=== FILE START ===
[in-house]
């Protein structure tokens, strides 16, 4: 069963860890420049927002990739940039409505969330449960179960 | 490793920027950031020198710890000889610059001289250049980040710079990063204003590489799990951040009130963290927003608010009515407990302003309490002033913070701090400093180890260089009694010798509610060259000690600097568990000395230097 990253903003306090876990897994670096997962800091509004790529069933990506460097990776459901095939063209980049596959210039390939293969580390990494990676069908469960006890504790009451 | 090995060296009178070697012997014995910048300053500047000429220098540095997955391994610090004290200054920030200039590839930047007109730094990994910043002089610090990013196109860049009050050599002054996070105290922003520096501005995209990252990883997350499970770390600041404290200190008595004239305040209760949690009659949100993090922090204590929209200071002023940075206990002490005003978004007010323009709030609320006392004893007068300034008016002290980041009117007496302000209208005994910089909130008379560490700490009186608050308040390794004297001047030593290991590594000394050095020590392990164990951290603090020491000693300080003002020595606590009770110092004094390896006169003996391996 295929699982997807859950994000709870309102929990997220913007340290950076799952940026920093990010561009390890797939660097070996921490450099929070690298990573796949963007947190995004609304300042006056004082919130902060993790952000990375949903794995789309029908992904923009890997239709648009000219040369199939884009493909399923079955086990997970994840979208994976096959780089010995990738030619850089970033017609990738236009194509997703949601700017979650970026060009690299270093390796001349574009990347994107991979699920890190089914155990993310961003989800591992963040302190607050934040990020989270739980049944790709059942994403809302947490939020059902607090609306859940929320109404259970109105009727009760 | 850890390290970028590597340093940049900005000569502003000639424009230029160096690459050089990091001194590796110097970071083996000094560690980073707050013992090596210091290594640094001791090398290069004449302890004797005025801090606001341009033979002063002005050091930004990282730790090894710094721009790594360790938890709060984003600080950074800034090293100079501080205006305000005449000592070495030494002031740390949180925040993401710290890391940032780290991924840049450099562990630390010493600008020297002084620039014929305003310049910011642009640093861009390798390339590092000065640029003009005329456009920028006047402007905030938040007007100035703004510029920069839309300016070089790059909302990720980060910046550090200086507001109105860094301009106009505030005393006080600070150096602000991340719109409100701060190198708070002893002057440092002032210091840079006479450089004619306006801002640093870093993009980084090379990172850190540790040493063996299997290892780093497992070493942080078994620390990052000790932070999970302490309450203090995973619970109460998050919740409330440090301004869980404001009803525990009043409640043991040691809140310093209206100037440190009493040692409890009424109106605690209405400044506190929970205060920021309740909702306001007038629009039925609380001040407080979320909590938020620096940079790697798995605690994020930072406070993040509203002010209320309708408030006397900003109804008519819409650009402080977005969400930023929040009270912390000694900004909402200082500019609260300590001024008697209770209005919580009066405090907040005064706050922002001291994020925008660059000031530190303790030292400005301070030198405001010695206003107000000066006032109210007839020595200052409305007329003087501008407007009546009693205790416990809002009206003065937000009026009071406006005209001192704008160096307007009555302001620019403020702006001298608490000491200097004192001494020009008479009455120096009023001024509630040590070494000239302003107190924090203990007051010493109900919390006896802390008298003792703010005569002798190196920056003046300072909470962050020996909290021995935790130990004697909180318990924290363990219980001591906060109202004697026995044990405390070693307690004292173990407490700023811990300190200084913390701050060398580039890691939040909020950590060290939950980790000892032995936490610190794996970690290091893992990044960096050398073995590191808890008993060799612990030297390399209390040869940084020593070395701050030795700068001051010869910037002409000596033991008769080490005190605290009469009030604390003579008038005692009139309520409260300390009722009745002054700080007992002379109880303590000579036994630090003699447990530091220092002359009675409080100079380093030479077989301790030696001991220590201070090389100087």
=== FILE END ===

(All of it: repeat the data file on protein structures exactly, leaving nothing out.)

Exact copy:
[in-house]
């Protein structure tokens, strides 16, 4: 069963860890420049927002990739940039409505969330449960179960 | 490793920027950031020198710890000889610059001289250049980040710079990063204003590489799990951040009130963290927003608010009515407990302003309490002033913070701090400093180890260089009694010798509610060259000690600097568990000395230097 990253903003306090876990897994670096997962800091509004790529069933990506460097990776459901095939063209980049596959210039390939293969580390990494990676069908469960006890504790009451 | 090995060296009178070697012997014995910048300053500047000429220098540095997955391994610090004290200054920030200039590839930047007109730094990994910043002089610090990013196109860049009050050599002054996070105290922003520096501005995209990252990883997350499970770390600041404290200190008595004239305040209760949690009659949100993090922090204590929209200071002023940075206990002490005003978004007010323009709030609320006392004893007068300034008016002290980041009117007496302000209208005994910089909130008379560490700490009186608050308040390794004297001047030593290991590594000394050095020590392990164990951290603090020491000693300080003002020595606590009770110092004094390896006169003996391996 295929699982997807859950994000709870309102929990997220913007340290950076799952940026920093990010561009390890797939660097070996921490450099929070690298990573796949963007947190995004609304300042006056004082919130902060993790952000990375949903794995789309029908992904923009890997239709648009000219040369199939884009493909399923079955086990997970994840979208994976096959780089010995990738030619850089970033017609990738236009194509997703949601700017979650970026060009690299270093390796001349574009990347994107991979699920890190089914155990993310961003989800591992963040302190607050934040990020989270739980049944790709059942994403809302947490939020059902607090609306859940929320109404259970109105009727009760 | 850890390290970028590597340093940049900005000569502003000639424009230029160096690459050089990091001194590796110097970071083996000094560690980073707050013992090596210091290594640094001791090398290069004449302890004797005025801090606001341009033979002063002005050091930004990282730790090894710094721009790594360790938890709060984003600080950074800034090293100079501080205006305000005449000592070495030494002031740390949180925040993401710290890391940032780290991924840049450099562990630390010493600008020297002084620039014929305003310049910011642009640093861009390798390339590092000065640029003009005329456009920028006047402007905030938040007007100035703004510029920069839309300016070089790059909302990720980060910046550090200086507001109105860094301009106009505030005393006080600070150096602000991340719109409100701060190198708070002893002057440092002032210091840079006479450089004619306006801002640093870093993009980084090379990172850190540790040493063996299997290892780093497992070493942080078994620390990052000790932070999970302490309450203090995973619970109460998050919740409330440090301004869980404001009803525990009043409640043991040691809140310093209206100037440190009493040692409890009424109106605690209405400044506190929970205060920021309740909702306001007038629009039925609380001040407080979320909590938020620096940079790697798995605690994020930072406070993040509203002010209320309708408030006397900003109804008519819409650009402080977005969400930023929040009270912390000694900004909402200082500019609260300590001024008697209770209005919580009066405090907040005064706050922002001291994020925008660059000031530190303790030292400005301070030198405001010695206003107000000066006032109210007839020595200052409305007329003087501008407007009546009693205790416990809002009206003065937000009026009071406006005209001192704008160096307007009555302001620019403020702006001298608490000491200097004192001494020009008479009455120096009023001024509630040590070494000239302003107190924090203990007051010493109900919390006896802390008298003792703010005569002798190196920056003046300072909470962050020996909290021995935790130990004697909180318990924290363990219980001591906060109202004697026995044990405390070693307690004292173990407490700023811990300190200084913390701050060398580039890691939040909020950590060290939950980790000892032995936490610190794996970690290091893992990044960096050398073995590191808890008993060799612990030297390399209390040869940084020593070395701050030795700068001051010869910037002409000596033991008769080490005190605290009469009030604390003579008038005692009139309520409260300390009722009745002054700080007992002379109880303590000579036994630090003699447990530091220092002359009675409080100079380093030479077989301790030696001991220590201070090389100087």